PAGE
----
Agricultural Labor: Skilled migrant workers are vital to the winegrowing industry in many parts of the country, and the ongoing uncertainty surrounding their status and availability remains a major problem. With a new Administration and Congress, the prospects for meaningful reform look better than they have in years. In mid February the first comprehensive reform bill was introduced. Two weeks later the Farm Workforce Modernization Act was introduced. A version of that bill passed the House in 2019, but was not taken up in the Senate. The Farm Workforce Modernization Act modernizes the H-2A program, which many wineries and grape growing operations use.

Tariff Elimination: WineAmerica strongly opposes any tariffs on any wines flowing in any direction. Tariffs distort the wine market, and hurt everyone involved in it from producers to importers, wholesalers, retailers, restaurants, and consumers. Wine has often been caught up in disputes which have nothing to do with it, such as airline subsidies, trade disputes with China, or country of origin labeling. On March 5, 2021 the E.U and U.S. announced a four month suspension on tariffs related to the Airbus/Boeing trade dispute.

Farm Bill Development: The next five-year Farm Bill is slated to be passed in 2023, but work has already begun in shaping it. The Farm Bill is the largest and most important agricultural legislation, and for the winegrowing industry it includes substantial funding for research, export promotion, value added grants, and other initiatives.

Regulatory Issues: The new administration brings a pause in new federal regulations, so the TTB and other agencies are expected to start releasing their notices of proposed rulemakings in the early spring.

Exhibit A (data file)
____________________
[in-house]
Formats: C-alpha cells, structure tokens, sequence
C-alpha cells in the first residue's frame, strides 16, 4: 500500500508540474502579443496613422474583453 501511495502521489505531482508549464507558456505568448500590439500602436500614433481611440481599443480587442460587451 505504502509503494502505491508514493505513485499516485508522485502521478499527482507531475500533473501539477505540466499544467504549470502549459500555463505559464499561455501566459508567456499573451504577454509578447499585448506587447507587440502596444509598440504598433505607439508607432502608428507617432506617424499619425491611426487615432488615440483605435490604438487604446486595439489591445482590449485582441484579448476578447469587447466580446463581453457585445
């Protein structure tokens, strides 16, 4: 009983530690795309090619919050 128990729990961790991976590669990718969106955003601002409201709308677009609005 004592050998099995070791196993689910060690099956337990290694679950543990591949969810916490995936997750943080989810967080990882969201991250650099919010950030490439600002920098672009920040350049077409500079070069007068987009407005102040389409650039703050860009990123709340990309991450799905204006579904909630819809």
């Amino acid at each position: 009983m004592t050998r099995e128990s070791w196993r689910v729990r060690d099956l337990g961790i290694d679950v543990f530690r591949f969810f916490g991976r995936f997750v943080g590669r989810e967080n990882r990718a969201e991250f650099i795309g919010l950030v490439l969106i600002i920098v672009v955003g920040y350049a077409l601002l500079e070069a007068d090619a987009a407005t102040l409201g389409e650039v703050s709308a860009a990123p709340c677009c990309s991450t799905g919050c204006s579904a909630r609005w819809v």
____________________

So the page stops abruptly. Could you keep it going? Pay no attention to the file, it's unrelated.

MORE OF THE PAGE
Surprises: Covid-19 taught us that we don’t always control the agenda, and much of 2020 was focused on initiatives like the CARES Act and other COVID-19 relief that didn’t even exist at the beginning of the year. This may or may not happen again, but in any case we’re prepared.

On December 28, 2020, the Consolidated Appropriations Act of 2021 was signed into law. The bill funded the federal government through September 30, 2021 and provided nearly $1 trillion in targeted relief to businesses and individuals impacted by the ongoing COVID-19 pandemic. The package also included language making permanent the tax credits and reforms included in the Craft Beverage Modernization and Tax Reform Act (CBMTRA). 

First passed as part of the Tax Cuts and Jobs Act in 2017, the tax savings included in the CBMTRA have been essential to the continued growth of the American wine industry. The CBMTRA was extended for one year in December 2019, and was set to expire at midnight on December 31, 2020. WineAmerica worked around the clock with our partners from the Wine Institute and the beer, cider, mead and spirits industries to insure that the CBMTRA did not expire. We could not have secured permanence without the work of our colleagues and industry members that worked tirelessly to secure permanence. We also must thank the 351 House Members and 77 Senators that were co-sponsors of the Bill in the 116th Congress.

We want to thank all of our members for their continued support of our efforts on the CBMTRA. We could not have gotten it past the finish line without the grassroots support of the industry over the years. The CBMTRA is the most significant piece of beverage alcohol legislation since the passage of the Small Producer Tax Credit nearly 30 years ago. WineAmerica was instrumental then and we continue to be instrumental now.

How Did Permanence Happen? After five and a half years of work, and two short extensions, how did the CBMTRA become permanent? Before COVID-19 hit, WineAmerica and our colleagues began to lay the groundwork for the extension of the CBMTRA by holding meetings with key Congressional staff. Once the pandemic hit, our message shifted towards securing economic relief for the industry, but along with that we continued to push for an extension. That was never far from our messaging.